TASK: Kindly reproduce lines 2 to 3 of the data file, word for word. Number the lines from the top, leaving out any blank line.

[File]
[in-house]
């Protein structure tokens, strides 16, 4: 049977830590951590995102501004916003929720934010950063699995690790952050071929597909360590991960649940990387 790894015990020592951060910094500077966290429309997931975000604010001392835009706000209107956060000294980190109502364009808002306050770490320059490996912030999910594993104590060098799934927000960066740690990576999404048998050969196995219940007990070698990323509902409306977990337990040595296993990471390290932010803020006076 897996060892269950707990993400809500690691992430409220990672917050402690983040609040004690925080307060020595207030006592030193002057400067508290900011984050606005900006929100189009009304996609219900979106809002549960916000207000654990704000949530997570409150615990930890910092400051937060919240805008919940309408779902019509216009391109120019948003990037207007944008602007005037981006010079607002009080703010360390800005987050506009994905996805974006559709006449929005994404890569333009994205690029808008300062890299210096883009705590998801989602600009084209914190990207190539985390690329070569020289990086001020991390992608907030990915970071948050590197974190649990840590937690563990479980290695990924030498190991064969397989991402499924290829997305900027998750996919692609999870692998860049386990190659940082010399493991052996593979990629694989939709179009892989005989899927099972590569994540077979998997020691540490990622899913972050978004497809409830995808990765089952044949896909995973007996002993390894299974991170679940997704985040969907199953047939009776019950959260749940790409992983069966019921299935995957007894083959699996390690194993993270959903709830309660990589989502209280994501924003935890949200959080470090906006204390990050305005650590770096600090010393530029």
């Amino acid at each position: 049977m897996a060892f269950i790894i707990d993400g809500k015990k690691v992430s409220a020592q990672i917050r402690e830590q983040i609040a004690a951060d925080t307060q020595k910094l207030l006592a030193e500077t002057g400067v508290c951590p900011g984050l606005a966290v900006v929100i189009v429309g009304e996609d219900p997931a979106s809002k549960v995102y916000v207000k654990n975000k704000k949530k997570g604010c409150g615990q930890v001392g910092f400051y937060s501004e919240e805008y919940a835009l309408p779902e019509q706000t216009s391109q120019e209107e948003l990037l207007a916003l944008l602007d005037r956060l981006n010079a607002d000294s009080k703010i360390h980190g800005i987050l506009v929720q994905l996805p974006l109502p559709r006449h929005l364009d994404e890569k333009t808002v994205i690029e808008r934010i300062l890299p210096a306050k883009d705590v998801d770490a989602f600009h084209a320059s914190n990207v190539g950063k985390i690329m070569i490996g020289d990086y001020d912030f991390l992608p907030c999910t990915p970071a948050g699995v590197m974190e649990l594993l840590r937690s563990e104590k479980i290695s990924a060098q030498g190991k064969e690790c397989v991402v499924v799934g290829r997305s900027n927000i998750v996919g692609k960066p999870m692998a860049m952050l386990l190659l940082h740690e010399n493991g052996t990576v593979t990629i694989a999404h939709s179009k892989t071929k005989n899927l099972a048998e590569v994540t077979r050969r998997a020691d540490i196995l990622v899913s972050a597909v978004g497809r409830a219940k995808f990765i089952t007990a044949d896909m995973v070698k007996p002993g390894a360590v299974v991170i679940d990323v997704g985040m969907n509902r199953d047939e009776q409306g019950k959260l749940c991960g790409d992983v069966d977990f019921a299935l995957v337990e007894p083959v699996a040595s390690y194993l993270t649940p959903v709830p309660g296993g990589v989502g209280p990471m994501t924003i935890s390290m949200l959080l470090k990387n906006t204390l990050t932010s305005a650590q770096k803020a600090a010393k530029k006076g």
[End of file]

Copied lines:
């Protein structure tokens, strides 16, 4: 049977830590951590995102501004916003929720934010950063699995690790952050071929597909360590991960649940990387 790894015990020592951060910094500077966290429309997931975000604010001392835009706000209107956060000294980190109502364009808002306050770490320059490996912030999910594993104590060098799934927000960066740690990576999404048998050969196995219940007990070698990323509902409306977990337990040595296993990471390290932010803020006076 897996060892269950707990993400809500690691992430409220990672917050402690983040609040004690925080307060020595207030006592030193002057400067508290900011984050606005900006929100189009009304996609219900979106809002549960916000207000654990704000949530997570409150615990930890910092400051937060919240805008919940309408779902019509216009391109120019948003990037207007944008602007005037981006010079607002009080703010360390800005987050506009994905996805974006559709006449929005994404890569333009994205690029808008300062890299210096883009705590998801989602600009084209914190990207190539985390690329070569020289990086001020991390992608907030990915970071948050590197974190649990840590937690563990479980290695990924030498190991064969397989991402499924290829997305900027998750996919692609999870692998860049386990190659940082010399493991052996593979990629694989939709179009892989005989899927099972590569994540077979998997020691540490990622899913972050978004497809409830995808990765089952044949896909995973007996002993390894299974991170679940997704985040969907199953047939009776019950959260749940790409992983069966019921299935995957007894083959699996390690194993993270959903709830309660990589989502209280994501924003935890949200959080470090906006204390990050305005650590770096600090010393530029």
């Amino acid at each position: 049977m897996a060892f269950i790894i707990d993400g809500k015990k690691v992430s409220a020592q990672i917050r402690e830590q983040i609040a004690a951060d925080t307060q020595k910094l207030l006592a030193e500077t002057g400067v508290c951590p900011g984050l606005a966290v900006v929100i189009v429309g009304e996609d219900p997931a979106s809002k549960v995102y916000v207000k654990n975000k704000k949530k997570g604010c409150g615990q930890v001392g910092f400051y937060s501004e919240e805008y919940a835009l309408p779902e019509q706000t216009s391109q120019e209107e948003l990037l207007a916003l944008l602007d005037r956060l981006n010079a607002d000294s009080k703010i360390h980190g800005i987050l506009v929720q994905l996805p974006l109502p559709r006449h929005l364009d994404e890569k333009t808002v994205i690029e808008r934010i300062l890299p210096a306050k883009d705590v998801d770490a989602f600009h084209a320059s914190n990207v190539g950063k985390i690329m070569i490996g020289d990086y001020d912030f991390l992608p907030c999910t990915p970071a948050g699995v590197m974190e649990l594993l840590r937690s563990e104590k479980i290695s990924a060098q030498g190991k064969e690790c397989v991402v499924v799934g290829r997305s900027n927000i998750v996919g692609k960066p999870m692998a860049m952050l386990l190659l940082h740690e010399n493991g052996t990576v593979t990629i694989a999404h939709s179009k892989t071929k005989n899927l099972a048998e590569v994540t077979r050969r998997a020691d540490i196995l990622v899913s972050a597909v978004g497809r409830a219940k995808f990765i089952t007990a044949d896909m995973v070698k007996p002993g390894a360590v299974v991170i679940d990323v997704g985040m969907n509902r199953d047939e009776q409306g019950k959260l749940c991960g790409d992983v069966d977990f019921a299935l995957v337990e007894p083959v699996a040595s390690y194993l993270t649940p959903v709830p309660g296993g990589v989502g209280p990471m994501t924003i935890s390290m949200l959080l470090k990387n906006t204390l990050t932010s305005a650590q770096k803020a600090a010393k530029k006076g």